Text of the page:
I started sketching in some of the details onto my underpainting today, using willow charcoal as it’s easy to wipe off when you make a mistake. At this stage I’m just getting the features more or less in place rather than getting a perfect likeness because that’s going to be done later, probably the last thing to do. Not only are the colours weird but some of the faces are distorted too. This is fun, I wasn’t expecting to be enjoying painting so much.

 

 

 

A Chance To Own One Of My Artworks

I have some small screenprints for sale, inspired by my drawings of the taxidermy collection at Swansea Museum. I have given these antique artifacts a modern twist by combining them with images of rubbish – old fruit nets, bubble wrap and plastic – highlighting the problem of human pollution and how it affects wildlife.

To buy my work on the Swansea Print Workshop site please click the image to the left and to see the complete image.

Inspired by drawings of the taxidermy collection at Swansea Museum. I have given these antique artefacts a modern twist by combining them with images of rubbish – old fruit nets, bubble wrap and plastic – highlighting the problem of human pollution and how it affects wildlife.

20 percent of the cost of each screenprint sold goes to support Swansea Print Workshop, which receives no public funding.

 

 

Weirdness

29 Jan

I carried on with my new big painting today, it’s slow work, there will be many more layers of paint. It’s going to be about our family Zoom quiz that we have every week, since early in the first lockdown. The quiz connects family across South Wales, Cumbria and Australia and it’s so brilliant. I’ve taken screengrabs of the Zoom sessions to work from but the colours are so weird and I want to keep that weirdness in the final painting. I love it but I’m not sure my family will 😀 I’m using Liquitex Heavy Body acrylic paint onto canvas.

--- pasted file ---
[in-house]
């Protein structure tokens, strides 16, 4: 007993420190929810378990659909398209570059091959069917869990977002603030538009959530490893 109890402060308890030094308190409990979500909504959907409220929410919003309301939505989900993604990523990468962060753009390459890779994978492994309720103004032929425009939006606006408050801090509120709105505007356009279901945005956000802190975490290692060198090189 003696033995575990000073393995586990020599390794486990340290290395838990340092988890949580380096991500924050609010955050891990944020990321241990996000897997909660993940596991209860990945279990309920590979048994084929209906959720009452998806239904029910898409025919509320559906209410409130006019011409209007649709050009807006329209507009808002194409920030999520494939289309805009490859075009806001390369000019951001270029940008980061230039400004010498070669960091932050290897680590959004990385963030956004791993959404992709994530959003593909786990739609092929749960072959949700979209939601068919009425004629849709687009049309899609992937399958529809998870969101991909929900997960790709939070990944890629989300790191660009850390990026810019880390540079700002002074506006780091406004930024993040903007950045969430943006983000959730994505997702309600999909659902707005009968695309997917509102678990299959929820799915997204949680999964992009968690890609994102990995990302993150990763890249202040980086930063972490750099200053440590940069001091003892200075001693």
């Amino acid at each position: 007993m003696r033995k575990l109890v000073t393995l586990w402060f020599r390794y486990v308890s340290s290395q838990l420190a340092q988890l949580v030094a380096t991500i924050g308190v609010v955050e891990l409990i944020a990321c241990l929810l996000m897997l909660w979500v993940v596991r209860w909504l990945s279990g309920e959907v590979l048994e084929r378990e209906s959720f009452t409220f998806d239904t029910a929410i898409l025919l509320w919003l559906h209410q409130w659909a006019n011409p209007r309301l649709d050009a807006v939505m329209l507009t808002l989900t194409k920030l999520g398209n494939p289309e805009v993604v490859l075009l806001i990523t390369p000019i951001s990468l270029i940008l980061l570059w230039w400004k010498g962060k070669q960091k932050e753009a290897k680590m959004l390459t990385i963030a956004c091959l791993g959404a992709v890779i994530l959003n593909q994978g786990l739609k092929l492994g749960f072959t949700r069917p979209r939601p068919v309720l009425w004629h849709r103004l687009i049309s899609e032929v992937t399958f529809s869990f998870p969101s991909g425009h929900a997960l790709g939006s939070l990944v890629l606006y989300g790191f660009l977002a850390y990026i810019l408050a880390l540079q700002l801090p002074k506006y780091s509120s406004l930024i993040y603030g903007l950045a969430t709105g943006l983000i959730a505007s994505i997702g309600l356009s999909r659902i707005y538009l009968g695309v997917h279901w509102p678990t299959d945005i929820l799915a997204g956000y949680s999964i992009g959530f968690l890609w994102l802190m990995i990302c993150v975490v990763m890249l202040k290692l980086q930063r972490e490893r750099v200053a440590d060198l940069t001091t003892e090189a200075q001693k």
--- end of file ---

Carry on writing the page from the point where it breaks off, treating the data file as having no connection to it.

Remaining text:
A Chance To Own One Of My Artworks

I have some small screenprints for sale, inspired by my drawings of the taxidermy collection at Swansea Museum. I have given these antique artifacts a modern twist by combining them with images of rubbish – old fruit nets, bubble wrap and plastic – highlighting the problem of human pollution and how it affects wildlife.

To buy my work on the Swansea Print Workshop site please click the image to the left and to see the complete image.

Inspired by drawings of the taxidermy collection at Swansea Museum. I have given these antique artefacts a modern twist by combining them with images of rubbish – old fruit nets, bubble wrap and plastic – highlighting the problem of human pollution and how it affects wildlife.

20 percent of the cost of each screenprint sold goes to support Swansea Print Workshop, which receives no public funding.

 

 

Layering Up

24 Jan

Zoom 2